The Mysteries of the Classroom

Teaching…it’s amazing how what works one day will fail dismally the next, while the opposite can hold true at other times. The exponential interactions between the thirty-or-so students in a classroom in any given moment lead to amazing chaos-theory exemplars of human “group-think” that can de- or re-rail a lesson without warning.

I have learnt long ago to stop trying to micro-analyze these situations since as a participant in them I am completely biased and missing a tremendous amount of “background knowledge” about my students’ personal lives, what happened at lunch or over the weekend.

Instead I believe as teachers we are called to act as a “trim tab” to effect micro-change in the learning milieu that is the classroom. When we accept that we are only one human being–albeit one with a legal responsibility to act as the leader of the situation–within a community of learners we are able to instead treat our students in a humane manner that respects their dignity and our own. Respect is earned, but it must be asked for by our actions. If we as teachers fail to demonstrate respect for our students by our behavior in managing our classrooms, how can we ever hope that they will do the same?

Leave a comment

Posted by on November 7, 2011 in Teaching, Learning & Leading


Copyright, Remixing and Professional Practice

Yet again I find myself having to examine my professional practices courtesy of another “TED Talk”.  These macro-idea-saturated videos provides us the opportunity to reconnect with global processes that serve to “re-center” our daily work in the micro environments that are our classrooms, schools and local communities.

Even though Larry Lessig’s video How Creativity is Being Strangled by the Law with the legal issues related to copyright and its remixing, the ideas go far beyond and as an educator you will likely be led to pause to re-examine “what counts” in your work in preparing children for their futures.

The questions that I found myself asking included:

  • what place does knowledge acquisition have in a curriculum that is relevant now that prepares our children for a future that we cannot predict?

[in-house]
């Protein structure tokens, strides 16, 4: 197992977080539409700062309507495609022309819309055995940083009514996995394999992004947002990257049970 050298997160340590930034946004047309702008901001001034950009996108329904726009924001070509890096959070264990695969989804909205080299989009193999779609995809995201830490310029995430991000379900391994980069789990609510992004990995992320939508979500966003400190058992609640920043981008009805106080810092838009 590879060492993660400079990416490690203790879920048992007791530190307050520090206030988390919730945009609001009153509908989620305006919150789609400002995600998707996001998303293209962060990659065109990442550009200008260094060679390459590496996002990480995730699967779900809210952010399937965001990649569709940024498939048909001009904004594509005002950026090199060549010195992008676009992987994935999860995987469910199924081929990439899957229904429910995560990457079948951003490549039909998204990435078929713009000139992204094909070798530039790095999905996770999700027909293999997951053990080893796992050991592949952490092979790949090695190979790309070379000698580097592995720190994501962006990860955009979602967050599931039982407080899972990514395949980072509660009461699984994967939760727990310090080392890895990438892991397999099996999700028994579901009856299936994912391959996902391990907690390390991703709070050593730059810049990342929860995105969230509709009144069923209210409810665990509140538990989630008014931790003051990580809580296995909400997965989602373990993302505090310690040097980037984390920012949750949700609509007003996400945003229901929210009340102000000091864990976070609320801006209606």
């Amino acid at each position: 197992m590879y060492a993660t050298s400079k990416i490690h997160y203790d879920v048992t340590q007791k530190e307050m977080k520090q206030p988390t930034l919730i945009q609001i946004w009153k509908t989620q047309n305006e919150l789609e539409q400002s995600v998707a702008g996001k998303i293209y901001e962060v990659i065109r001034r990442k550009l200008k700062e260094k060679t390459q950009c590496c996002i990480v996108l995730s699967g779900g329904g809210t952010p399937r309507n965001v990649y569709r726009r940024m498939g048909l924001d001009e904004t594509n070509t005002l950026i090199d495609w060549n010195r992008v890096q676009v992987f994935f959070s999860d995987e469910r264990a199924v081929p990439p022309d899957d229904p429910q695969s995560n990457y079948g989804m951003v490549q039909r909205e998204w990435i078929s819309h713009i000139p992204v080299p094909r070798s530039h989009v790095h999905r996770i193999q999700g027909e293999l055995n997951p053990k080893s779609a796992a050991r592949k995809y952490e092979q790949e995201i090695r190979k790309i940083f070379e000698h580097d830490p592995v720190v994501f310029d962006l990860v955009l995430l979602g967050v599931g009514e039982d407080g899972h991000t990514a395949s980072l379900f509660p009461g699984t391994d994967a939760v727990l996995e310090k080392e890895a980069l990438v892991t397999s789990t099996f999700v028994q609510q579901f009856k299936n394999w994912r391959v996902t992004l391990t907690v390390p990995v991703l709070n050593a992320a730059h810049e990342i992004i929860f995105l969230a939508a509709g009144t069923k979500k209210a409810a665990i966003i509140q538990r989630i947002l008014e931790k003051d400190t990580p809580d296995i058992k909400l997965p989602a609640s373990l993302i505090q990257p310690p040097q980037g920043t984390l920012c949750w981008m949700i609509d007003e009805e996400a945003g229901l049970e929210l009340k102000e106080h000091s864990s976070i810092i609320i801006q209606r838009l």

• who “owns” the products that our students create (if they are creating at all; low-level worksheet completion is not creation.)?
  • what value do I as an educator place on the “remixing” of students’ work in my own work; why not mandate these activities in order to establish these skills for my students in a safe environment?
  • how do students and I collaboratively assess “their” remixed work?
  • what changes when I ask the questions above from the perspective of a professional teacher? Should anything change?

What if someone re-purposes some of my archaic, first-generation projects that I have linked at the side of this website? Do I have a say in how it is used? Should I? Why do I even see it as “my project” when I created it with the express purpose of sharing it? Where do these ideas in my mind of “professional ownership” come from? Have I subconsciously been conditioned to view my work as “mine”?

If we are in the service of our children we need to recognize that we are in the “learning, not teaching business” then we must as a profession acknowledge that it is only through our synergistic collaboration that we can hope to meet the diverse needs of the children we serve for a future that we cannot predict.

I suggest that we will need to re-examine “what counts” as “quality learning” in our work, and accept that what we purport the roles of student, teacher, school leader and the broader community to be are what they were.


TED is On!

The 2011 iteration of the TED conference is underway…every year this event provides us with a plethora of amazing “TED Talks” that stretch our minds and preconceptions. Highly recommended…more info at



Online Technology Project Links

Some time ago I created two on-line educational technology projects appropriate for middle school-aged children.  These were the Paper Airplane Competitve AirshowBridge Construction Engineers and Virtual Scientist on Assignment: Food Webs websites.  Check them out in the "links" section or by clicking on the above titles.

As always I am very interested to hear comments about them, although they are quite dated and in need of overhauls.